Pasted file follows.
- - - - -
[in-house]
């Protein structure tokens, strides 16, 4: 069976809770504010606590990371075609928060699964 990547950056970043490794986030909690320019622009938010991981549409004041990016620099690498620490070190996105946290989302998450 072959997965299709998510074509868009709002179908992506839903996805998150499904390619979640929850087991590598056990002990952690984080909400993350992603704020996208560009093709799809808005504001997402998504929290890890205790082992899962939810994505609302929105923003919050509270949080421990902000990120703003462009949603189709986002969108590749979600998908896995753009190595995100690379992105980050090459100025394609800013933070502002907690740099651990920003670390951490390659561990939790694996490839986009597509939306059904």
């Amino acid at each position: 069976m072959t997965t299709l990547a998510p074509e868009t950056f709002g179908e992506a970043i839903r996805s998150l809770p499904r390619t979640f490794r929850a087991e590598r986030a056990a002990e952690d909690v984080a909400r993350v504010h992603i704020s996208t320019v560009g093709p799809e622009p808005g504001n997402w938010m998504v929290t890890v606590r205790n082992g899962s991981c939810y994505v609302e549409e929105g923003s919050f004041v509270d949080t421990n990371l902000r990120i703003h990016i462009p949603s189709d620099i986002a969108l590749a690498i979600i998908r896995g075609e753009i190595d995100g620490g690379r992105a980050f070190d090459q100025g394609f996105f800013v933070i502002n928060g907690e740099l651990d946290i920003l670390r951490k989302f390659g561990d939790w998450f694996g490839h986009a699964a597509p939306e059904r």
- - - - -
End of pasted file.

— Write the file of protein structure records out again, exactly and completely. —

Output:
[in-house]
């Protein structure tokens, strides 16, 4: 069976809770504010606590990371075609928060699964 990547950056970043490794986030909690320019622009938010991981549409004041990016620099690498620490070190996105946290989302998450 072959997965299709998510074509868009709002179908992506839903996805998150499904390619979640929850087991590598056990002990952690984080909400993350992603704020996208560009093709799809808005504001997402998504929290890890205790082992899962939810994505609302929105923003919050509270949080421990902000990120703003462009949603189709986002969108590749979600998908896995753009190595995100690379992105980050090459100025394609800013933070502002907690740099651990920003670390951490390659561990939790694996490839986009597509939306059904």
């Amino acid at each position: 069976m072959t997965t299709l990547a998510p074509e868009t950056f709002g179908e992506a970043i839903r996805s998150l809770p499904r390619t979640f490794r929850a087991e590598r986030a056990a002990e952690d909690v984080a909400r993350v504010h992603i704020s996208t320019v560009g093709p799809e622009p808005g504001n997402w938010m998504v929290t890890v606590r205790n082992g899962s991981c939810y994505v609302e549409e929105g923003s919050f004041v509270d949080t421990n990371l902000r990120i703003h990016i462009p949603s189709d620099i986002a969108l590749a690498i979600i998908r896995g075609e753009i190595d995100g620490g690379r992105a980050f070190d090459q100025g394609f996105f800013v933070i502002n928060g907690e740099l651990d946290i920003l670390r951490k989302f390659g561990d939790w998450f694996g490839h986009a699964a597509p939306e059904r």